The top bowl has potatoes from the sunny area in the yard. The bottom bowl has potatoes from the shaded area (they are washed clean). Sunlight makes a big difference!

In the first (sunny) area, some of the larger potatoes were as big as my fist.  This area also produced more potatoes overall.

In the second (shaded) area, all but a few potatoes were smaller than my eye.  Many were only as big as marbles or peas!

The most frustrating part is that some of the plants in this shaded area produced no potatoes at all.  There were nice green plants with healthy shoots and roots, but there were no tubers to speak of!

The moral of the story is that you will get small potatoes if the plants don’t get enough sunlight.  This is true even if the plants get plenty of water and nutrients in good soil.

Put your potato plants in an area where they will get full sunlight during most of the day.  Avoid planting them near taller plants (such as tomatoes!) that will block their sunlight.

You might also need to trim some branches from nearby trees if you plant near the woods.  If you don’t have much space and need to plant close to the house, put your potato plants on the south-facing side of the house.

If you already planted but your potato plants are still small, you might be able to transplant them (learn more in my article here).

There is one more thing – in the second (shaded) area, the potatoes that were grown in containers did better than the ones grown in the ground.   I don’t know why this would be – it may have something to do with water levels.  Speaking of which…

Improper Watering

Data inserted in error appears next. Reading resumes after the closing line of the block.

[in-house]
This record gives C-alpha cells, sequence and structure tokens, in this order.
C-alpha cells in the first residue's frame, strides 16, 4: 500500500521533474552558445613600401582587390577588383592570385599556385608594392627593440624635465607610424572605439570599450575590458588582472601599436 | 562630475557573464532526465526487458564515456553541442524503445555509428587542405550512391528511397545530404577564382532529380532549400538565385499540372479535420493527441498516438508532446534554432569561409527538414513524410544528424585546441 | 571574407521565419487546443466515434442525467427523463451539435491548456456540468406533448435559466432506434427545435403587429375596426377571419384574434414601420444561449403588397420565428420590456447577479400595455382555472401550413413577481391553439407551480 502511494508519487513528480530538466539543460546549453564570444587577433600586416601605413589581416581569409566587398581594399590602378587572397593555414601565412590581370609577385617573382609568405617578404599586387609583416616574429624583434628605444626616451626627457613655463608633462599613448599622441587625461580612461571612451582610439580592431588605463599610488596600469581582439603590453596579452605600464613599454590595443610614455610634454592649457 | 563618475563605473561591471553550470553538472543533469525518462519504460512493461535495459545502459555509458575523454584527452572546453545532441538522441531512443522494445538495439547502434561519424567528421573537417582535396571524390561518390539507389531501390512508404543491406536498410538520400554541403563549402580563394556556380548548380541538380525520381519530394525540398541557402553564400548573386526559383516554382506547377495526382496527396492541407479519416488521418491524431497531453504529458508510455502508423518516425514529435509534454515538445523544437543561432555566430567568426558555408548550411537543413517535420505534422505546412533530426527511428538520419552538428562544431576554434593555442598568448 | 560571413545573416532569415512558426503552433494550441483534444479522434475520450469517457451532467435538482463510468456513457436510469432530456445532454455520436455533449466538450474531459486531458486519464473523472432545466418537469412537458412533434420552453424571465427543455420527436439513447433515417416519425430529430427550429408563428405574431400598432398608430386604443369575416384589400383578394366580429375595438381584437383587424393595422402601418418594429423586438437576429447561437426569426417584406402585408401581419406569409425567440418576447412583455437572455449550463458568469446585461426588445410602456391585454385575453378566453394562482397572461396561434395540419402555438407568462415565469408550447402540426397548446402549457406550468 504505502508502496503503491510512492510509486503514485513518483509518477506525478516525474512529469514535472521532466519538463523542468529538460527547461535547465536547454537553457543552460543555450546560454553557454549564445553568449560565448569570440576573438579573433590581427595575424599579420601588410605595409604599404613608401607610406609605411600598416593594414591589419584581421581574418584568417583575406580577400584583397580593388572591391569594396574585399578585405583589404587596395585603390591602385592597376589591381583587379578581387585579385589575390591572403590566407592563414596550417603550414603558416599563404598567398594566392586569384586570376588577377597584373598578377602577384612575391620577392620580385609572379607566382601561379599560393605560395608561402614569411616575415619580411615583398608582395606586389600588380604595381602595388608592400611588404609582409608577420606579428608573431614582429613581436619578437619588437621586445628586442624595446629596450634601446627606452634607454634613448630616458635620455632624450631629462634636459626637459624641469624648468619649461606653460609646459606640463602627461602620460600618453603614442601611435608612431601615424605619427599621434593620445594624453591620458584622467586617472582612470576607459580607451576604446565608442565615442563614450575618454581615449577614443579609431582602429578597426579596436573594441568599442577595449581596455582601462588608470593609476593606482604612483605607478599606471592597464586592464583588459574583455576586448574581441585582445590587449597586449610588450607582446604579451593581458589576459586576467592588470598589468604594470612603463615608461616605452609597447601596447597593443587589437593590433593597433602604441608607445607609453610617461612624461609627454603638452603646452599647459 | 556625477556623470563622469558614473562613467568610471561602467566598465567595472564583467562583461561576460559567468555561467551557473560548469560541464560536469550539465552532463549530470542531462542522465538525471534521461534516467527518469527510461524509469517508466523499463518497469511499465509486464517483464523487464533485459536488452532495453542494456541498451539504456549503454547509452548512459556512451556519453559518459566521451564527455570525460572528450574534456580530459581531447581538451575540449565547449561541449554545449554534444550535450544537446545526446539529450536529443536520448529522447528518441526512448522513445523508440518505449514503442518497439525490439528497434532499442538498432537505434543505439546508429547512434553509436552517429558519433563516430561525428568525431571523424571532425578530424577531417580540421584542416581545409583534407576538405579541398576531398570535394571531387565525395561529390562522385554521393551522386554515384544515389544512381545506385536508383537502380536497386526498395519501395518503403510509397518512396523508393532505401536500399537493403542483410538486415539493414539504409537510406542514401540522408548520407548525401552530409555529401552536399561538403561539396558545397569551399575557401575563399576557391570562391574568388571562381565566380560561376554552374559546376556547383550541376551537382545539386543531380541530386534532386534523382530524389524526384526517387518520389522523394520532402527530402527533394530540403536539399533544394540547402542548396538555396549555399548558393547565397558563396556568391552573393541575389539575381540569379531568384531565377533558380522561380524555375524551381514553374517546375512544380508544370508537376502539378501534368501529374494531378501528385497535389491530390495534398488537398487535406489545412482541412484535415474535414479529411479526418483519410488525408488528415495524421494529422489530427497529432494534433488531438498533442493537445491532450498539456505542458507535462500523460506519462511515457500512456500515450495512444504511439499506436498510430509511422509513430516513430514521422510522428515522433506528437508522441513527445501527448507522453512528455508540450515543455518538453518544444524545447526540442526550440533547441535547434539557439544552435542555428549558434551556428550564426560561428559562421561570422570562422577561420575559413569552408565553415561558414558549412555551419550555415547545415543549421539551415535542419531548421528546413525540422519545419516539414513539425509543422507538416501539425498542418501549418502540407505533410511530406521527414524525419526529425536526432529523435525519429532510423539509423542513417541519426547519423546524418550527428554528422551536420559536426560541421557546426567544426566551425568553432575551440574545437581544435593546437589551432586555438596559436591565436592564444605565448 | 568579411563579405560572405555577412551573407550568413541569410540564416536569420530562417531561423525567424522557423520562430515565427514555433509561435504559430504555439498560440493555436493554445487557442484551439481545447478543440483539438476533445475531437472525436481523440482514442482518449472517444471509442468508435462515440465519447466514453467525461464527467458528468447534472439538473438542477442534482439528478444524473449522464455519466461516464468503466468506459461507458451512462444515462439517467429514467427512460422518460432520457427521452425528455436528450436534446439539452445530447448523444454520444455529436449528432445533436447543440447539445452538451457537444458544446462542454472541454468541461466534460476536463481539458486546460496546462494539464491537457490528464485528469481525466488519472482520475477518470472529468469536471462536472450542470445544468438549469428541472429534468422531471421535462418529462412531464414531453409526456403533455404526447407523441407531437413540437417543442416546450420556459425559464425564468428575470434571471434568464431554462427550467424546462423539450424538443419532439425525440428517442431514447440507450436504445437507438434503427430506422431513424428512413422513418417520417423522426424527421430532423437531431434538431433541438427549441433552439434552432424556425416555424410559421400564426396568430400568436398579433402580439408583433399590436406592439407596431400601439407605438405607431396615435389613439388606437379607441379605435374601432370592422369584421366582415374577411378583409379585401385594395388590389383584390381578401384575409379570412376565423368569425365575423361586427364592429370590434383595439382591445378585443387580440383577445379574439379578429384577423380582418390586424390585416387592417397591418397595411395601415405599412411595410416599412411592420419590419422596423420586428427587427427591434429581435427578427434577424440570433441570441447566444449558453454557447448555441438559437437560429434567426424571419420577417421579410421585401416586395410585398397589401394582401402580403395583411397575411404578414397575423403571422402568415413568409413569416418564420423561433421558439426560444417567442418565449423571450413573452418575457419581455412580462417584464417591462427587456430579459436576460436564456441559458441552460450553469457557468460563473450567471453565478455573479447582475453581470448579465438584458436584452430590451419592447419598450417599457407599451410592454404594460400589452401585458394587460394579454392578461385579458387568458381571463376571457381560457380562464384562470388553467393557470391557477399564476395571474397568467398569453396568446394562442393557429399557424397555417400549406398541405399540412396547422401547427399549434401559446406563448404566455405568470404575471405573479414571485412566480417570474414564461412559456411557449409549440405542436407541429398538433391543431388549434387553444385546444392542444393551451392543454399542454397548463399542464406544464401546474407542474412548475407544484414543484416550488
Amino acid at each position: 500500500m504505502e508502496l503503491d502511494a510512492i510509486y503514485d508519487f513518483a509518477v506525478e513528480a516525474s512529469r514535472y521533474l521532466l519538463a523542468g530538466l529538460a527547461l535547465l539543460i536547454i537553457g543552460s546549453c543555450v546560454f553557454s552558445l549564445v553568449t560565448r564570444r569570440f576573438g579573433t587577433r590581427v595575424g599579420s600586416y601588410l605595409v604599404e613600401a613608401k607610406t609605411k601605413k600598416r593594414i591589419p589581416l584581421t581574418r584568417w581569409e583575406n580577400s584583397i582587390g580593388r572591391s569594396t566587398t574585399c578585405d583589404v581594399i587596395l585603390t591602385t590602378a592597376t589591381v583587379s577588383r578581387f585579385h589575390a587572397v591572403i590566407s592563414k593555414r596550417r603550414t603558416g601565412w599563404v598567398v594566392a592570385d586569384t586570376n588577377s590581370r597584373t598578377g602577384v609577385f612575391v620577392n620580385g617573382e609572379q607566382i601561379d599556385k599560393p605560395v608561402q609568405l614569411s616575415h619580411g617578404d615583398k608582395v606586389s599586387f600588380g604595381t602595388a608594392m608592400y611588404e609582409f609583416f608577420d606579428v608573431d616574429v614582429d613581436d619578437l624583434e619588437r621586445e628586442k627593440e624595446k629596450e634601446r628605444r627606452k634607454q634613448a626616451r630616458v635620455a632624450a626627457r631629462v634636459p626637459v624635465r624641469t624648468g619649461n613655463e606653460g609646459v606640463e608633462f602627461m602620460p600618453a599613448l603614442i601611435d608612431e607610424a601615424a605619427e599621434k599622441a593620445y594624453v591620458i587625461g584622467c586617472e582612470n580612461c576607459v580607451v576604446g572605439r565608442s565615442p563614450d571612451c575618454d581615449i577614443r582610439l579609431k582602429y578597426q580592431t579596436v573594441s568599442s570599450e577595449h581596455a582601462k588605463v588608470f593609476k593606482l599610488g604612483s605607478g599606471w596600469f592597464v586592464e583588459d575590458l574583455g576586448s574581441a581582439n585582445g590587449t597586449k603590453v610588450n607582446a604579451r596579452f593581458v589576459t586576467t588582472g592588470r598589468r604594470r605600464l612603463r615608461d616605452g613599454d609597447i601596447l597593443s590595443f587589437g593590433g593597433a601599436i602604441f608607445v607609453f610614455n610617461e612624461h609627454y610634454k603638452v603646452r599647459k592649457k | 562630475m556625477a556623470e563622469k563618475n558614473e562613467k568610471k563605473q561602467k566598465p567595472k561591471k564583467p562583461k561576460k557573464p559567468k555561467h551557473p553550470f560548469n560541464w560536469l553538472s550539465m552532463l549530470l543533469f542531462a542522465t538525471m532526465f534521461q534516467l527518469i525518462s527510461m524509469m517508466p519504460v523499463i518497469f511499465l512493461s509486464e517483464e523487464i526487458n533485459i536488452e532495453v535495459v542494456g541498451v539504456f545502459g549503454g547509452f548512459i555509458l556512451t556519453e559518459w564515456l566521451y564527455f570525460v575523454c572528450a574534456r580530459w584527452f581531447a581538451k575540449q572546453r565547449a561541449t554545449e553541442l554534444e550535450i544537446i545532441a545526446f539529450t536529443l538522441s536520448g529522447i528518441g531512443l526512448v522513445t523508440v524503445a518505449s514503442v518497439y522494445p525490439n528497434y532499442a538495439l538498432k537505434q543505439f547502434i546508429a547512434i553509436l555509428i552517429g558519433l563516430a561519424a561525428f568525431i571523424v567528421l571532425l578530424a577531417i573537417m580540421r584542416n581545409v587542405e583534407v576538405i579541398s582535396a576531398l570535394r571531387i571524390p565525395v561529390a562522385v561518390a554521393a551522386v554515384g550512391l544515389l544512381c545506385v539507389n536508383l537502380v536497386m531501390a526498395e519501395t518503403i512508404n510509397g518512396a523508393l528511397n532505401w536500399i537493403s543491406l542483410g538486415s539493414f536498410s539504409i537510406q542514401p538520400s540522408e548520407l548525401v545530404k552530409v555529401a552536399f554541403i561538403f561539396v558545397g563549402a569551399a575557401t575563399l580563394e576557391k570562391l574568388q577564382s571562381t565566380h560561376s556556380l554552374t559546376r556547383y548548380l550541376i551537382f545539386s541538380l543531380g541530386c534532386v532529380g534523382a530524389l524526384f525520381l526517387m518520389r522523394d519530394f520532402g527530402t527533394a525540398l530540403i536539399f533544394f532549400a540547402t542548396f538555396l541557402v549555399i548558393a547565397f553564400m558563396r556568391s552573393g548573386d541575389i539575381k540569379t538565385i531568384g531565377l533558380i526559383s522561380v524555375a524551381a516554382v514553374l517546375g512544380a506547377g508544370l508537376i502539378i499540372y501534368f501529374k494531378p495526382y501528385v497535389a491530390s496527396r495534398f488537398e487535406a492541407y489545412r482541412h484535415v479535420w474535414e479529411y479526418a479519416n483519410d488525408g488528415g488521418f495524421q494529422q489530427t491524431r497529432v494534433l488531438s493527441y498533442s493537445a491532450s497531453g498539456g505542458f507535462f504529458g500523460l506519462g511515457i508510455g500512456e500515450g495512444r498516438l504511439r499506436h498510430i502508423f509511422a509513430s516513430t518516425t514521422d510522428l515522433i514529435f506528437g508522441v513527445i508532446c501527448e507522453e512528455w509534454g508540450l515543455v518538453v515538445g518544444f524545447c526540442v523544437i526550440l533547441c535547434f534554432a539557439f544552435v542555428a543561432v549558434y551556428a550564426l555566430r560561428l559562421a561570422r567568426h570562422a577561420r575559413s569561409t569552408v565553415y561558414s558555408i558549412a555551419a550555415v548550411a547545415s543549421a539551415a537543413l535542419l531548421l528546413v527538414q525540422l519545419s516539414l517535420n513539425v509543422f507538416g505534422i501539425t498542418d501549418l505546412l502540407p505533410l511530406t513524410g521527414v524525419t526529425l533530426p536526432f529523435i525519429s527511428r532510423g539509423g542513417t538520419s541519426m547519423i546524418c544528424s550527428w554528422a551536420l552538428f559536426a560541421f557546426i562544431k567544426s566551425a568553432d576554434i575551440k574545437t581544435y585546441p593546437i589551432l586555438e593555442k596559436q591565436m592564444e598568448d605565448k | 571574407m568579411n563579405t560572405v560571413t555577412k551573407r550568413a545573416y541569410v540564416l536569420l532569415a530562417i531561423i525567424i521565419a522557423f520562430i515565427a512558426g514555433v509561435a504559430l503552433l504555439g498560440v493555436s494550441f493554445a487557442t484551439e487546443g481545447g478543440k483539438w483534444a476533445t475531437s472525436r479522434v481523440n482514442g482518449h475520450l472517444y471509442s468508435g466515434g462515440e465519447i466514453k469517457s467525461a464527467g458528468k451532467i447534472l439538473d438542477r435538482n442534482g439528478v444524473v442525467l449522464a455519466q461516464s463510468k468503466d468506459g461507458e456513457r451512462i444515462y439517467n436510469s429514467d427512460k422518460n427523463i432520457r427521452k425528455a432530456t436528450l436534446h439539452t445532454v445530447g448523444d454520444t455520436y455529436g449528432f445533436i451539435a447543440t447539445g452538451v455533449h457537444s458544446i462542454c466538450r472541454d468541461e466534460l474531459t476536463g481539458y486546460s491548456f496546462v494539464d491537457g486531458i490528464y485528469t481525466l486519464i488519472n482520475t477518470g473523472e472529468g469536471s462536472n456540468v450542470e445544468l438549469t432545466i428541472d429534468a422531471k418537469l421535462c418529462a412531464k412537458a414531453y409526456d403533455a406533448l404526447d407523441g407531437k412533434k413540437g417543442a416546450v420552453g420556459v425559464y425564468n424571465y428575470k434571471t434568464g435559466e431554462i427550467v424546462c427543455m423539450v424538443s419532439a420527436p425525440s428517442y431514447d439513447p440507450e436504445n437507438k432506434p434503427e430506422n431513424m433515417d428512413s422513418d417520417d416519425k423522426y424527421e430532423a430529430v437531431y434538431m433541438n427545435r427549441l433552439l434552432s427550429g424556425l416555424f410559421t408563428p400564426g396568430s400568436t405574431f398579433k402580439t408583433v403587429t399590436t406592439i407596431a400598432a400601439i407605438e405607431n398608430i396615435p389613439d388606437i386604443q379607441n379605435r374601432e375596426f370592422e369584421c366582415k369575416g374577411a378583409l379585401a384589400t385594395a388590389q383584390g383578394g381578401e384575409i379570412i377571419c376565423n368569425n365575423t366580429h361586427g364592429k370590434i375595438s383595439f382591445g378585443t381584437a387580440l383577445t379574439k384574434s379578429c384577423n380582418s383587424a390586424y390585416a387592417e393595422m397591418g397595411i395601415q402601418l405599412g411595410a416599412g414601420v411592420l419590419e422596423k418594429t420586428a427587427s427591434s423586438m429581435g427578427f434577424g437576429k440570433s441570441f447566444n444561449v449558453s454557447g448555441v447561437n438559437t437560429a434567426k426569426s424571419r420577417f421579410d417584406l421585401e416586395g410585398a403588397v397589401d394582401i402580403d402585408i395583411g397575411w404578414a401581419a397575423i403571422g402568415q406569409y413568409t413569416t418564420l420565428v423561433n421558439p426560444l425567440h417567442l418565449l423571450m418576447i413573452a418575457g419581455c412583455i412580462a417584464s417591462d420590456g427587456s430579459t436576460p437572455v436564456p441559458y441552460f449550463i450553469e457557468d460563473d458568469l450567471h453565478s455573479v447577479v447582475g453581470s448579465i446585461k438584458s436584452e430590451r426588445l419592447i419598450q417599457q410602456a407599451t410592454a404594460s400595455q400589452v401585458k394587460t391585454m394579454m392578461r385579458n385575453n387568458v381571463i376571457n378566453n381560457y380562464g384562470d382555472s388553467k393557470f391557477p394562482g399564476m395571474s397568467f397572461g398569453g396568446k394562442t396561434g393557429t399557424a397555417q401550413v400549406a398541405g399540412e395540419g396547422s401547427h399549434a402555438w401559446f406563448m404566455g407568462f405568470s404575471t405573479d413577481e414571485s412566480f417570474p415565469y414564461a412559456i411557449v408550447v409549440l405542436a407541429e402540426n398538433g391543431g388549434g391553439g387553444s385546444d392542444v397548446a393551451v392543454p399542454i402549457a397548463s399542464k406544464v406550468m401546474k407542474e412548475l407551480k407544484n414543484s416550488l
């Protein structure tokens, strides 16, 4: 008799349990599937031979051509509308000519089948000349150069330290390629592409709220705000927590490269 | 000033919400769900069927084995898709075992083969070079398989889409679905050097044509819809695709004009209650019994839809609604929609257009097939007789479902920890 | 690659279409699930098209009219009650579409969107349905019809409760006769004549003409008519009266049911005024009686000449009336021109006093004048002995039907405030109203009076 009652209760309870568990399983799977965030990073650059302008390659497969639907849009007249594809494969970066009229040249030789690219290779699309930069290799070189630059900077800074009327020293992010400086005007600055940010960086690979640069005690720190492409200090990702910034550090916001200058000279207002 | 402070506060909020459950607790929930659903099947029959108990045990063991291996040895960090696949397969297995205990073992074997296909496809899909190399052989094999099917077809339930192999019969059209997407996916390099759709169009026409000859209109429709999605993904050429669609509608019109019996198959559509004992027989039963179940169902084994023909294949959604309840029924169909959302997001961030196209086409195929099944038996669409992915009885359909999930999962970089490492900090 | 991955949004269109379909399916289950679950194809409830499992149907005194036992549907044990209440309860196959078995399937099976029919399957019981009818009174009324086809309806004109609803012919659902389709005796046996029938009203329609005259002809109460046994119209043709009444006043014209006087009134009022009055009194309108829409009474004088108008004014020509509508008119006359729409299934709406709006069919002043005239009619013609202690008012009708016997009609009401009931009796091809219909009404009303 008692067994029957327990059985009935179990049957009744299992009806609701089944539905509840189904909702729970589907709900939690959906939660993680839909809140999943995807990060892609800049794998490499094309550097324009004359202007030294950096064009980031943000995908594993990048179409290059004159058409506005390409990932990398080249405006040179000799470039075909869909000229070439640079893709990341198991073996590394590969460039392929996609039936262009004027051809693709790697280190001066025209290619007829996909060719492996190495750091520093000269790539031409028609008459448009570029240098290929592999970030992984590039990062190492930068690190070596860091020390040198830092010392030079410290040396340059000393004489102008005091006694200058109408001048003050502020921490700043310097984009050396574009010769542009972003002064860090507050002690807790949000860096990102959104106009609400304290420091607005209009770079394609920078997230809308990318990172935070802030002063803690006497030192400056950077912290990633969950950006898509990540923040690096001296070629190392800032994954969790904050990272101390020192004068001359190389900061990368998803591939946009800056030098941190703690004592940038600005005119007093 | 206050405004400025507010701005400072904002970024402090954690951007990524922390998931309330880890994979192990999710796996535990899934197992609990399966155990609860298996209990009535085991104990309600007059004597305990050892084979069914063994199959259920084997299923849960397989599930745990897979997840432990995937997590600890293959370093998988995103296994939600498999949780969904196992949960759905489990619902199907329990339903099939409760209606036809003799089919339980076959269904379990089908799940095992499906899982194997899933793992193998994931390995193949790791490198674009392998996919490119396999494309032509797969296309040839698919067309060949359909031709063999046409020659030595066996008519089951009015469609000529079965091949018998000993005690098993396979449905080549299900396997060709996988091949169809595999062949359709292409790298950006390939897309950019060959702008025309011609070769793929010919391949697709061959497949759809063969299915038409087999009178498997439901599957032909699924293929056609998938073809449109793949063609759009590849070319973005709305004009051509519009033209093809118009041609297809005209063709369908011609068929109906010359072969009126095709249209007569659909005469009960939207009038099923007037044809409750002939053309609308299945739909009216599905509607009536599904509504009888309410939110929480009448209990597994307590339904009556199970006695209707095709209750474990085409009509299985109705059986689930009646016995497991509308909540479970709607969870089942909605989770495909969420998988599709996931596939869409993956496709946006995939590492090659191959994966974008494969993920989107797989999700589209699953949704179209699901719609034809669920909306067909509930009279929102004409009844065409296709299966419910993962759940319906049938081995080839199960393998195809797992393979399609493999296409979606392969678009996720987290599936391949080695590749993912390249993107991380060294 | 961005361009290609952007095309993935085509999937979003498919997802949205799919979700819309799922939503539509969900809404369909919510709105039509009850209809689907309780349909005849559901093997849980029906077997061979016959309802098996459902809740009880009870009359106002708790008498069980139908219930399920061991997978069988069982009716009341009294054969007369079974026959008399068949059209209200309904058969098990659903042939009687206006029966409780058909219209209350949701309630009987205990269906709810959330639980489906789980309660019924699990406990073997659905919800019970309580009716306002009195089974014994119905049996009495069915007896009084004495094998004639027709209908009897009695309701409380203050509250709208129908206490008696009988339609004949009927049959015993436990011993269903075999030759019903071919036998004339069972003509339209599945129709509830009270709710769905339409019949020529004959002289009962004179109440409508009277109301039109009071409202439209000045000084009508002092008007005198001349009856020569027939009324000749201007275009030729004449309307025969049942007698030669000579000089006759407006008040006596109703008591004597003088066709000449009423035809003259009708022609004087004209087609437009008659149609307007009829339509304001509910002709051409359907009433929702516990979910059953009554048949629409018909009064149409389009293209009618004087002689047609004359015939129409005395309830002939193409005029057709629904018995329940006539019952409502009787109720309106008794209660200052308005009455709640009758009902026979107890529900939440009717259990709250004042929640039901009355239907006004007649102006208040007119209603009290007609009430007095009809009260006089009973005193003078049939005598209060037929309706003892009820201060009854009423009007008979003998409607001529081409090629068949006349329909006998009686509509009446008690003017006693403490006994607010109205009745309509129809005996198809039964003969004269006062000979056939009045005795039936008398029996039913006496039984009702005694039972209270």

If you know that your potato plants got plenty of sunlight, the next place to look is their water supply.  Potatoes need moisture during the entire growing season, but especially when the tubers are forming and growing.

Without enough water, potato plants will dry out, and in severe cases, a lack of water means they won’t be able to absorb nutrients from the soil.  This will prevent the plants from growing and producing energy to store in the tubers.

If your potato plants were often wilted and the soil was dry during the growing season, a lack of water might be the cause of your small potatoes.

Potato plants need plenty of water to form big tubers before harvest.

Fortunately, there are some ways to prevent this problem, even if you can’t afford to spend all day watering your plants.

The Complete Guide To Growing Potatoes Cover

The Complete Guide To Growing Potatoes

A complete reference and an ultimate guide that teaches you everything you need to know about potato selection, planting, care, harvest, and storage.

First, remember that sandy soil drains faster than other soil types.  If your soil is sandy, mix in some organic material (for example, compost made from leaves, grass, and vegetable scraps).